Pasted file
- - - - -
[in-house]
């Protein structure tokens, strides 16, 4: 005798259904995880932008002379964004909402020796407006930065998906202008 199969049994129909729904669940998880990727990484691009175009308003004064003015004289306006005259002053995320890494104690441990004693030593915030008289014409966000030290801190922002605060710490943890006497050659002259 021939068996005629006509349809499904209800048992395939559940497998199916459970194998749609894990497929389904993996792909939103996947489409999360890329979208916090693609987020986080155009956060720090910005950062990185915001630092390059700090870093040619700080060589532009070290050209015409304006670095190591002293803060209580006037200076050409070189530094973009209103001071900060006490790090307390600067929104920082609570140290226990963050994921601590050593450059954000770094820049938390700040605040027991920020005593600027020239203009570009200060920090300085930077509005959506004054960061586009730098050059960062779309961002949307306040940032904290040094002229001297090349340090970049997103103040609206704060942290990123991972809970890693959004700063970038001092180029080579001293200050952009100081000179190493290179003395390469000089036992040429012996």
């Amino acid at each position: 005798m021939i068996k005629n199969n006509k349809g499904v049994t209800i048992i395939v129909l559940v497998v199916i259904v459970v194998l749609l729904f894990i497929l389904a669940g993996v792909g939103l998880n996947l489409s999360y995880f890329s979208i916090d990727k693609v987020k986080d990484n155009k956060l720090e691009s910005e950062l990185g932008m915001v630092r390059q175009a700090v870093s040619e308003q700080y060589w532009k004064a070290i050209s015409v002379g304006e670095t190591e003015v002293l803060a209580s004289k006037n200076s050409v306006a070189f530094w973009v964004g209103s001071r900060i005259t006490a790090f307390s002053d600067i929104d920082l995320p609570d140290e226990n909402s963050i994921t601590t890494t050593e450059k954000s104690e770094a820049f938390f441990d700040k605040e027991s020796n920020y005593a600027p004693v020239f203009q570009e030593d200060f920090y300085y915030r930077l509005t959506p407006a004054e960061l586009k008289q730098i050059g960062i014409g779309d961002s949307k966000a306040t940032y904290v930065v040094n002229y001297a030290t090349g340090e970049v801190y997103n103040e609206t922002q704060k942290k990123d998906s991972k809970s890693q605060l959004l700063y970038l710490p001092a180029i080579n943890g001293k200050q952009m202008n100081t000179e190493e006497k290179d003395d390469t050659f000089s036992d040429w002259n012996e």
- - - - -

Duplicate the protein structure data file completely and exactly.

[in-house]
């Protein structure tokens, strides 16, 4: 005798259904995880932008002379964004909402020796407006930065998906202008 199969049994129909729904669940998880990727990484691009175009308003004064003015004289306006005259002053995320890494104690441990004693030593915030008289014409966000030290801190922002605060710490943890006497050659002259 021939068996005629006509349809499904209800048992395939559940497998199916459970194998749609894990497929389904993996792909939103996947489409999360890329979208916090693609987020986080155009956060720090910005950062990185915001630092390059700090870093040619700080060589532009070290050209015409304006670095190591002293803060209580006037200076050409070189530094973009209103001071900060006490790090307390600067929104920082609570140290226990963050994921601590050593450059954000770094820049938390700040605040027991920020005593600027020239203009570009200060920090300085930077509005959506004054960061586009730098050059960062779309961002949307306040940032904290040094002229001297090349340090970049997103103040609206704060942290990123991972809970890693959004700063970038001092180029080579001293200050952009100081000179190493290179003395390469000089036992040429012996």
């Amino acid at each position: 005798m021939i068996k005629n199969n006509k349809g499904v049994t209800i048992i395939v129909l559940v497998v199916i259904v459970v194998l749609l729904f894990i497929l389904a669940g993996v792909g939103l998880n996947l489409s999360y995880f890329s979208i916090d990727k693609v987020k986080d990484n155009k956060l720090e691009s910005e950062l990185g932008m915001v630092r390059q175009a700090v870093s040619e308003q700080y060589w532009k004064a070290i050209s015409v002379g304006e670095t190591e003015v002293l803060a209580s004289k006037n200076s050409v306006a070189f530094w973009v964004g209103s001071r900060i005259t006490a790090f307390s002053d600067i929104d920082l995320p609570d140290e226990n909402s963050i994921t601590t890494t050593e450059k954000s104690e770094a820049f938390f441990d700040k605040e027991s020796n920020y005593a600027p004693v020239f203009q570009e030593d200060f920090y300085y915030r930077l509005t959506p407006a004054e960061l586009k008289q730098i050059g960062i014409g779309d961002s949307k966000a306040t940032y904290v930065v040094n002229y001297a030290t090349g340090e970049v801190y997103n103040e609206t922002q704060k942290k990123d998906s991972k809970s890693q605060l959004l700063y970038l710490p001092a180029i080579n943890g001293k200050q952009m202008n100081t000179e190493e006497k290179d003395d390469t050659f000089s036992d040429w002259n012996e």